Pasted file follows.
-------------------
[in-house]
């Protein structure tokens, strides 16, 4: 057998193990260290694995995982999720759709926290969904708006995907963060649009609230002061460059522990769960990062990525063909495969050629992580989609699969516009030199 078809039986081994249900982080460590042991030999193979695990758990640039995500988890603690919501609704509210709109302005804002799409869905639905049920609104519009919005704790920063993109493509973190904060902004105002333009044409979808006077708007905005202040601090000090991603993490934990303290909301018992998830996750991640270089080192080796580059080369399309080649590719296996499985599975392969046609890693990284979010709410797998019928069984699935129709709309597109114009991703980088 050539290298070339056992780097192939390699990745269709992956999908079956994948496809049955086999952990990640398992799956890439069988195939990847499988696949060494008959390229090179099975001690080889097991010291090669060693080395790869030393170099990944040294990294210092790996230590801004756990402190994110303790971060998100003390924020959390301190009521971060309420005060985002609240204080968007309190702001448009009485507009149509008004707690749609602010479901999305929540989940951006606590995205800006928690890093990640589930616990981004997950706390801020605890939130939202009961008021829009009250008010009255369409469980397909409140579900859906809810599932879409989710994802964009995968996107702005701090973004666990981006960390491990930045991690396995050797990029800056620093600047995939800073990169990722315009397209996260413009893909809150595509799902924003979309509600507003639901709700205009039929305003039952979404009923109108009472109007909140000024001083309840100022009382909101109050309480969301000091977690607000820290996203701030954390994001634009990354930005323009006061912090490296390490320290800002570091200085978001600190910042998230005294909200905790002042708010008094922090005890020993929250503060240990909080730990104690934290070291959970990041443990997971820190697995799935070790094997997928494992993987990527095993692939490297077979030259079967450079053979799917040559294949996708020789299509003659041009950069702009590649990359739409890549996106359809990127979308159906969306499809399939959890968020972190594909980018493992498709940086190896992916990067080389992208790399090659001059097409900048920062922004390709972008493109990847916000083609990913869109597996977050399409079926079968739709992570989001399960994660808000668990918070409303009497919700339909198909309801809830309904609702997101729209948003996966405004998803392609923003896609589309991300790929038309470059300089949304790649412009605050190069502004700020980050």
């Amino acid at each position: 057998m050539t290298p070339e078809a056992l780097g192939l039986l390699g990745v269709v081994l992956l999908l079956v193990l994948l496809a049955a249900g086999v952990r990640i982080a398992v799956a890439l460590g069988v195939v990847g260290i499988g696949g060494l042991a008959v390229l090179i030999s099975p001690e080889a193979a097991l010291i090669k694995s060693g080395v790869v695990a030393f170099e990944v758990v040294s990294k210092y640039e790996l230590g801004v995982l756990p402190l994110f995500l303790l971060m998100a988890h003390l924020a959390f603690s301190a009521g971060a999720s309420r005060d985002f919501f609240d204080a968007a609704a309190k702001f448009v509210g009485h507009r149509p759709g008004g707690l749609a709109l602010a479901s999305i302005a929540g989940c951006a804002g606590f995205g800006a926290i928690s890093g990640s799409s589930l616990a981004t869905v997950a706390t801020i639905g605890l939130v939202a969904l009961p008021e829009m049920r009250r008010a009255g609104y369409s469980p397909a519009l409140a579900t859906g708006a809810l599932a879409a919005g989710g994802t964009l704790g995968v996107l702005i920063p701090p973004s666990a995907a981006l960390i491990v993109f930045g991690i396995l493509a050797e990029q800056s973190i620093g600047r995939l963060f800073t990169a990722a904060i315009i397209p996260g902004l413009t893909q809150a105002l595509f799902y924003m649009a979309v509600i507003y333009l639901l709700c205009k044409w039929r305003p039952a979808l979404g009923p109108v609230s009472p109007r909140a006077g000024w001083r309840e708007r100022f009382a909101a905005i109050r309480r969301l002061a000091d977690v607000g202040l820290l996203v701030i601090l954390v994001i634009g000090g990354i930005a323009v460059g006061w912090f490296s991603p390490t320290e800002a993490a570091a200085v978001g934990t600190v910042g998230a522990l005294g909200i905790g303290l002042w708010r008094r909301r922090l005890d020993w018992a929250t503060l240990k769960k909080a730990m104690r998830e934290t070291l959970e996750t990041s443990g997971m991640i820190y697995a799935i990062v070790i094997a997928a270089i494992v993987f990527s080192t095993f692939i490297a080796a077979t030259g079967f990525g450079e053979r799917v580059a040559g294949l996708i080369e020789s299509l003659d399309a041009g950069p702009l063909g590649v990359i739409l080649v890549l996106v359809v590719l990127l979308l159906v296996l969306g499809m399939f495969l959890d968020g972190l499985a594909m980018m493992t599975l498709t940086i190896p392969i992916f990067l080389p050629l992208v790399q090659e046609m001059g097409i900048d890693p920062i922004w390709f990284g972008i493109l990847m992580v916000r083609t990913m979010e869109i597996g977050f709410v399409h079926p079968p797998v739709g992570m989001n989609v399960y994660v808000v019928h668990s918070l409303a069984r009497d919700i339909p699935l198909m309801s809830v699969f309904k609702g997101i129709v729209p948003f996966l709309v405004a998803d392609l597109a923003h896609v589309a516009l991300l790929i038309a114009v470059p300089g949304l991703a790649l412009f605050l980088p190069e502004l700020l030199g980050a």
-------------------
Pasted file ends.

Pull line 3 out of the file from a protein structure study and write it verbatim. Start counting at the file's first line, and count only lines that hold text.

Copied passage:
């Amino acid at each position: 057998m050539t290298p070339e078809a056992l780097g192939l039986l390699g990745v269709v081994l992956l999908l079956v193990l994948l496809a049955a249900g086999v952990r990640i982080a398992v799956a890439l460590g069988v195939v990847g260290i499988g696949g060494l042991a008959v390229l090179i030999s099975p001690e080889a193979a097991l010291i090669k694995s060693g080395v790869v695990a030393f170099e990944v758990v040294s990294k210092y640039e790996l230590g801004v995982l756990p402190l994110f995500l303790l971060m998100a988890h003390l924020a959390f603690s301190a009521g971060a999720s309420r005060d985002f919501f609240d204080a968007a609704a309190k702001f448009v509210g009485h507009r149509p759709g008004g707690l749609a709109l602010a479901s999305i302005a929540g989940c951006a804002g606590f995205g800006a926290i928690s890093g990640s799409s589930l616990a981004t869905v997950a706390t801020i639905g605890l939130v939202a969904l009961p008021e829009m049920r009250r008010a009255g609104y369409s469980p397909a519009l409140a579900t859906g708006a809810l599932a879409a919005g989710g994802t964009l704790g995968v996107l702005i920063p701090p973004s666990a995907a981006l960390i491990v993109f930045g991690i396995l493509a050797e990029q800056s973190i620093g600047r995939l963060f800073t990169a990722a904060i315009i397209p996260g902004l413009t893909q809150a105002l595509f799902y924003m649009a979309v509600i507003y333009l639901l709700c205009k044409w039929r305003p039952a979808l979404g009923p109108v609230s009472p109007r909140a006077g000024w001083r309840e708007r100022f009382a909101a905005i109050r309480r969301l002061a000091d977690v607000g202040l820290l996203v701030i601090l954390v994001i634009g000090g990354i930005a323009v460059g006061w912090f490296s991603p390490t320290e800002a993490a570091a200085v978001g934990t600190v910042g998230a522990l005294g909200i905790g303290l002042w708010r008094r909301r922090l005890d020993w018992a929250t503060l240990k769960k909080a730990m104690r998830e934290t070291l959970e996750t990041s443990g997971m991640i820190y697995a799935i990062v070790i094997a997928a270089i494992v993987f990527s080192t095993f692939i490297a080796a077979t030259g079967f990525g450079e053979r799917v580059a040559g294949l996708i080369e020789s299509l003659d399309a041009g950069p702009l063909g590649v990359i739409l080649v890549l996106v359809v590719l990127l979308l159906v296996l969306g499809m399939f495969l959890d968020g972190l499985a594909m980018m493992t599975l498709t940086i190896p392969i992916f990067l080389p050629l992208v790399q090659e046609m001059g097409i900048d890693p920062i922004w390709f990284g972008i493109l990847m992580v916000r083609t990913m979010e869109i597996g977050f709410v399409h079926p079968p797998v739709g992570m989001n989609v399960y994660v808000v019928h668990s918070l409303a069984r009497d919700i339909p699935l198909m309801s809830v699969f309904k609702g997101i129709v729209p948003f996966l709309v405004a998803d392609l597109a923003h896609v589309a516009l991300l790929i038309a114009v470059p300089g949304l991703a790649l412009f605050l980088p190069e502004l700020l030199g980050a």